Author Archives: leeduigon

About leeduigon

I have lived in Metuchen, NJ, all my life. I have been married to my wife Patricia since 1977. I am a former newspaper editor and reporter. I was also the owner-operator of my own small business for several years. I wrote various novels and short stories published during 1980s and 1990s. I am a long-time student of judo and Japanese swordsmanship (kenjutsu). I also play chess, basketball, and military and sports simulations.

Tut-tut! Naughty Cat

Dig this–bold as brass, the cat invades a neighbor’s property and walks off with one of his plush toys. A little weak on the law, I guess.

This is how our Robbie, when she was just a tiny kitten, used to carry my wife’s slippers around the living room. But she never went next door for someone else’s slippers.

P.S.–I have successfully resisted the temptation to post a video about somebody’s pet clam.

Another Big Piece of the Story

As you’ll know if you’ve been following this blog, I write my Bell Mountain novels piece by piece, as God gives them to me. I don’t dope them out beforehand; instead, I wait for what He gives me. This can lead to a certain amount of artistic uncertainly, but it’s also very exciting.

For years, now, I’ve been wondering why the people of Obann shun the sea, but are unable to explain why. What happened to make the sea so dreadful to them? It must have been something to do with the Day of Fire, in which God destroyed their civilization a thousand years ago. But what could it have been?

As of today, I know!

I never expected this to be any part of the book I’m writing now, The Silver Trumpet: but suddenly I see that it really has to be. History, even ancient history, never dies; like it or not, the past is always part of the present. It has shaped the present and will shape the future. It’s a continuum of everything that’s happened, and can nowhere be cut off.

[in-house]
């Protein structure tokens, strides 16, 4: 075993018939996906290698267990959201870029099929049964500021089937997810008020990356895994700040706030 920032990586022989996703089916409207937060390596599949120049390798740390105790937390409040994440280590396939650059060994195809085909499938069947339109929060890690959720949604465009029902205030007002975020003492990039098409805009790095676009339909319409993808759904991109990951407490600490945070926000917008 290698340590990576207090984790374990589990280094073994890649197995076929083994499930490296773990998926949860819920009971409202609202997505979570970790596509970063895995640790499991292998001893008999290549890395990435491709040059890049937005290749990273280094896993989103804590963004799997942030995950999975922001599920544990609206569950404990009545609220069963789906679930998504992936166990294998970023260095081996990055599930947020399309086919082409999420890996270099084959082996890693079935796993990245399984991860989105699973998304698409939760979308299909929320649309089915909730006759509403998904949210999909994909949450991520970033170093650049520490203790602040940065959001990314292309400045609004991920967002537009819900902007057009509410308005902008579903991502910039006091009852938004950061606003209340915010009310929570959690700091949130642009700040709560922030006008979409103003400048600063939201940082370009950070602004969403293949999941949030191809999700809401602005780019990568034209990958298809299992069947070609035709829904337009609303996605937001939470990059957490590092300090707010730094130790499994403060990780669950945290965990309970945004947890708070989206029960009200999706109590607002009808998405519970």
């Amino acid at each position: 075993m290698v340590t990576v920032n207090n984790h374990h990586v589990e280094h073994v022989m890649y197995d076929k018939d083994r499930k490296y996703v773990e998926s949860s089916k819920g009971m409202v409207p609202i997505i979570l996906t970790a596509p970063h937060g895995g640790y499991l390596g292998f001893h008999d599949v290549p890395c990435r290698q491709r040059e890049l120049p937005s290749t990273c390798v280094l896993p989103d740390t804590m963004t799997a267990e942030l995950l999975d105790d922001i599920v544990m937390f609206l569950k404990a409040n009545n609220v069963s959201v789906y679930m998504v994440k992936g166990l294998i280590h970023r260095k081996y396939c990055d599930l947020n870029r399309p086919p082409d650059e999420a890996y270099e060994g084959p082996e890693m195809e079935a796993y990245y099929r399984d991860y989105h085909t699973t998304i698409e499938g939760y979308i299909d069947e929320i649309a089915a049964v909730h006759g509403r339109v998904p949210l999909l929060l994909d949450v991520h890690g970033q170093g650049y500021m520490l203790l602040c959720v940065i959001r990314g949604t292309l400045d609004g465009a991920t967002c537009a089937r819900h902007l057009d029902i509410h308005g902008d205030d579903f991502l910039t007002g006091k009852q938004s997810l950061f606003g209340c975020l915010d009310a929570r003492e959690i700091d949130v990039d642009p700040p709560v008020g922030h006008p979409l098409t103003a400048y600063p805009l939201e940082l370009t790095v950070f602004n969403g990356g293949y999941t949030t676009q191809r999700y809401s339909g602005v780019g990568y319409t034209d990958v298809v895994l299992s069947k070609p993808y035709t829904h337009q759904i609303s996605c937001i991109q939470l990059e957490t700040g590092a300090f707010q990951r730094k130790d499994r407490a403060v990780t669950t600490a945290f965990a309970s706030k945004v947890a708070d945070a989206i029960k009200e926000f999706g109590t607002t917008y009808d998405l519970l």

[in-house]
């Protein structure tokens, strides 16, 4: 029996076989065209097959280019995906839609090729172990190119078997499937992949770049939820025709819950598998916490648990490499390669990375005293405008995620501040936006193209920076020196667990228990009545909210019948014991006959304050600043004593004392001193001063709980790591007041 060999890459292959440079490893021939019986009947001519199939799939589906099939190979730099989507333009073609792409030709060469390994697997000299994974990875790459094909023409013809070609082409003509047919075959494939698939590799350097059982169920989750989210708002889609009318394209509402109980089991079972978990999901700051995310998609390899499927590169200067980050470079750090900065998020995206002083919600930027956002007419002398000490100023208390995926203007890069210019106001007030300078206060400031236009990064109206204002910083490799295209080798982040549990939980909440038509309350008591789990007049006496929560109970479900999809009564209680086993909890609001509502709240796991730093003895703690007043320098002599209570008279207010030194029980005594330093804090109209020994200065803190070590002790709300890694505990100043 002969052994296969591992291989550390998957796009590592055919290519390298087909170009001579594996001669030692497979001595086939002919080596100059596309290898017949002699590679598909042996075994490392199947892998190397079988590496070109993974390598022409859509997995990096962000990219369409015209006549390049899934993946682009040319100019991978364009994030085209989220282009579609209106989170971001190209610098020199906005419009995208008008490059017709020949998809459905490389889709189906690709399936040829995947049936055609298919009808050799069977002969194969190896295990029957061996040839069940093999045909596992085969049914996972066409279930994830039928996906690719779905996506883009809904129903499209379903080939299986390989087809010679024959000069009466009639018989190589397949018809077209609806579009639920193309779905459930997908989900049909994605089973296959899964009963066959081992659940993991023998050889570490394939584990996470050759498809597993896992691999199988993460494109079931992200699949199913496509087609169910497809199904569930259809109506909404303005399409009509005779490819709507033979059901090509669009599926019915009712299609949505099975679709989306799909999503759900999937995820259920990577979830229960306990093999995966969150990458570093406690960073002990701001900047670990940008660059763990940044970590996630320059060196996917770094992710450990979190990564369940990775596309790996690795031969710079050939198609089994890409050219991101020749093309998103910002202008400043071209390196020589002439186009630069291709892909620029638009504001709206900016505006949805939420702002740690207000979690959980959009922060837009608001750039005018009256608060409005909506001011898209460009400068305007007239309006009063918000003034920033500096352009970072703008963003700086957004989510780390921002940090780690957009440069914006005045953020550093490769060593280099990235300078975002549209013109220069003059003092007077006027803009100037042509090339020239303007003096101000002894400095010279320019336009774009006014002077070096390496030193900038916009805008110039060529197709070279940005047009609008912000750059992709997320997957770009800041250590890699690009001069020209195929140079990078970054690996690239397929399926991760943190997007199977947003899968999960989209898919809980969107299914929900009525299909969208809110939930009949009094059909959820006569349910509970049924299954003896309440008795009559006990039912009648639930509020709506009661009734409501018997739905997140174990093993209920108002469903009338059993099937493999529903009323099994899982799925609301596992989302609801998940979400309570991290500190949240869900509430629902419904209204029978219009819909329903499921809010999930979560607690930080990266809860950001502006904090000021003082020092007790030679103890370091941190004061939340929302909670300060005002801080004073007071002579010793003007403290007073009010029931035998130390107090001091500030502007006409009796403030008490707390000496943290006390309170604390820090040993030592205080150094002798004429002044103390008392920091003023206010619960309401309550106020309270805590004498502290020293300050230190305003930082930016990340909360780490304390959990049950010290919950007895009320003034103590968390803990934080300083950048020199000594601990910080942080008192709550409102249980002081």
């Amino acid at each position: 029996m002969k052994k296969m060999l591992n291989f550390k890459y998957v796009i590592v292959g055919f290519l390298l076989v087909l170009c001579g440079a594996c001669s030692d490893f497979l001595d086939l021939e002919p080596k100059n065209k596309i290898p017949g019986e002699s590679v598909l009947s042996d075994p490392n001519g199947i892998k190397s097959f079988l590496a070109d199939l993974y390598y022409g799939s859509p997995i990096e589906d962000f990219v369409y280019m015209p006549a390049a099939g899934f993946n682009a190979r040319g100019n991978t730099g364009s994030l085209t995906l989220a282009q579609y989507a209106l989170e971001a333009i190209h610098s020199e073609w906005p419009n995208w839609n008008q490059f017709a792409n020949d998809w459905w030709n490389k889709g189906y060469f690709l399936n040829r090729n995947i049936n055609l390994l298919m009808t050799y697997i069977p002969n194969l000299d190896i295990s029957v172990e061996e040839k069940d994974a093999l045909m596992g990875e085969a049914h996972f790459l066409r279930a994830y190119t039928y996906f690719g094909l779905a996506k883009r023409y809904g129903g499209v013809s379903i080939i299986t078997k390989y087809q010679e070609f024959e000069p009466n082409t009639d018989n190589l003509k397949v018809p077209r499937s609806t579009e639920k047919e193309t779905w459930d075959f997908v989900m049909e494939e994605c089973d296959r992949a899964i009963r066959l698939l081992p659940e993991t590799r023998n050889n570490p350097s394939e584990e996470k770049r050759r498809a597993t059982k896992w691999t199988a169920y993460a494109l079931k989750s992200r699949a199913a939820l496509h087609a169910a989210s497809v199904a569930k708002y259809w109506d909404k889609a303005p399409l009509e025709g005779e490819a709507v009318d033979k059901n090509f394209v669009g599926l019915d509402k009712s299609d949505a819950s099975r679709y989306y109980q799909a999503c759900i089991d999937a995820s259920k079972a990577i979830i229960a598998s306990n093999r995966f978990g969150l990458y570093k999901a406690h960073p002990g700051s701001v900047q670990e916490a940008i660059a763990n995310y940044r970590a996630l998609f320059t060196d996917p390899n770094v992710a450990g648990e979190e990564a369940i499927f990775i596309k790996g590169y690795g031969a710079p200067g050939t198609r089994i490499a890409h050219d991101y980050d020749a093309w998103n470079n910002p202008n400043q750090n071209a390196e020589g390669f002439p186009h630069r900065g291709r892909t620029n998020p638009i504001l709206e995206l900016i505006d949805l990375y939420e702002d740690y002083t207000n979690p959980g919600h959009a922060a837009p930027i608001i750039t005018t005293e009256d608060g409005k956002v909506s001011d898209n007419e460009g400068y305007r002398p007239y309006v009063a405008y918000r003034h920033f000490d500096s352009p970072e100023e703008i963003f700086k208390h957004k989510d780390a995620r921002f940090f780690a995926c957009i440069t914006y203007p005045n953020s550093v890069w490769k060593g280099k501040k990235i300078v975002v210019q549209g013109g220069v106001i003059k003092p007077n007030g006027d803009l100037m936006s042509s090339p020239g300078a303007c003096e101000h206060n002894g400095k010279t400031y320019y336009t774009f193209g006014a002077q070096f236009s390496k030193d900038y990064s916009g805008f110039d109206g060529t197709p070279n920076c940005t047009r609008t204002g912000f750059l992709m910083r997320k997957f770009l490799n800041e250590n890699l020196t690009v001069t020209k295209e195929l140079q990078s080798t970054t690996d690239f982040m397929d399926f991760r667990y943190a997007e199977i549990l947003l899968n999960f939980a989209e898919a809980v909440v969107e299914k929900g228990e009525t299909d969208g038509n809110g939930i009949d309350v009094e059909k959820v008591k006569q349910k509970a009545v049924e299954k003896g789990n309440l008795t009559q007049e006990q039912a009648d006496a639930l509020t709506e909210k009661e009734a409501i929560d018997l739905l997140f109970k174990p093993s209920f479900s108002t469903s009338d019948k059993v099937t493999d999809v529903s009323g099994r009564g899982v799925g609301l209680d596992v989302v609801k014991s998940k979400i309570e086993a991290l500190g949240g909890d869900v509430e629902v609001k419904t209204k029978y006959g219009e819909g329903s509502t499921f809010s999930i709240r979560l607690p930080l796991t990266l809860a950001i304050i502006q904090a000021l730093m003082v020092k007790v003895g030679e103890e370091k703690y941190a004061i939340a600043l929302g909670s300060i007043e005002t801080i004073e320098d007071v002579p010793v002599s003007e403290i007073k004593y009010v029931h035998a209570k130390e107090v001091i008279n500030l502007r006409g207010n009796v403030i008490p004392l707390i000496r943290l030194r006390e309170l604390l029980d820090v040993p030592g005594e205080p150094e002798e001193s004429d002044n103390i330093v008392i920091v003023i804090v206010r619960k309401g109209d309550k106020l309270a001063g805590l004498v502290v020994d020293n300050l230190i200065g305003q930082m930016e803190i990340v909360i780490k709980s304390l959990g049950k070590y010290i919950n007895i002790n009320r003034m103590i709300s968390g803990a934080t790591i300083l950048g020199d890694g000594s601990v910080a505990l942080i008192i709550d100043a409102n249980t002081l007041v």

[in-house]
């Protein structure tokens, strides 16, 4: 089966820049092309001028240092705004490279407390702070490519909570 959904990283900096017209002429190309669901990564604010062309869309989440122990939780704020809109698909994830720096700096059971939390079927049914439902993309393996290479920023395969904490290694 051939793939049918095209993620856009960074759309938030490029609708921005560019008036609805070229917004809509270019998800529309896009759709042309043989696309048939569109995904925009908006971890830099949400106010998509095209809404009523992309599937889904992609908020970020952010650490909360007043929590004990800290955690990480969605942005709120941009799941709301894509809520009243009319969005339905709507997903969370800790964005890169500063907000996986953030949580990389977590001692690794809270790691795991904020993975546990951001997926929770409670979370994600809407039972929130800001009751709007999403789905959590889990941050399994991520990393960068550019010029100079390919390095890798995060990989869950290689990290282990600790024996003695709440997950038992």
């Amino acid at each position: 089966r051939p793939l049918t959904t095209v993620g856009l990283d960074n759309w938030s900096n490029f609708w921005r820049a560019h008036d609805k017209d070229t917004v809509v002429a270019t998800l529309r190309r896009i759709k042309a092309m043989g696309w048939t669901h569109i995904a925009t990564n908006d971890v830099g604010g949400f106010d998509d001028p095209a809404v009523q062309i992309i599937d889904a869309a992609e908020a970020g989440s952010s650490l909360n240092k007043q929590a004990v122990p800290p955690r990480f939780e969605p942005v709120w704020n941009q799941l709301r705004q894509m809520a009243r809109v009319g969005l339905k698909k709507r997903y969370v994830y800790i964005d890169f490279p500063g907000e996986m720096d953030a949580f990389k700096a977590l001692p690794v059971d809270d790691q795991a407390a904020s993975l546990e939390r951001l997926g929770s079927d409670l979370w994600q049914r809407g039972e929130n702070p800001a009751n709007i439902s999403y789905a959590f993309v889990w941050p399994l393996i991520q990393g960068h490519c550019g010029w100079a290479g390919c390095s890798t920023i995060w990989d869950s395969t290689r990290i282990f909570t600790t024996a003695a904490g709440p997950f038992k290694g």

I can hardly wait to get to work on this tomorrow.

They’re Not Just Idiots…

Image result for images of the dog in the manger

What would you think of someone who went into a church and then complained  that he saw people praying?

Each morning I visit youtube, looking for a hymn that I can post here. These hymns are to be found on pages that have been set up to display them. Those pages are the work of Christians who wish to share the hymns with other Christians, and anyone else who might come along.

How often do I find comments by atheists, complaining about “religious utterances” made by Christians on a page set up by Christians to display a Christian hymn! Like, man, that’s religion, man! And it shouldn’t be allowed! It violates the separation of church and state!

Only two things wrong with that argument. 1) The words “separation of church and state” are not in the Constitution. 2) If you can’t have “religious utterances” in a forum set up by religious believers for that very purpose, where can you have it? But then for libs and progs–atheists are mostly libs and progs–the state is an all-devouring mass that knows no boundaries.

Well, you can accuse these atheists of a lot of things, but you can never say they have good manners. No “live and let live” for them. They are aggressive, they are intrusive, and for whatever inconceivable motivation  that keeps their fire burning hot, they try to stamp out all religious expression, all religious feeling, wherever they can find it. To what end? I very much doubt they know.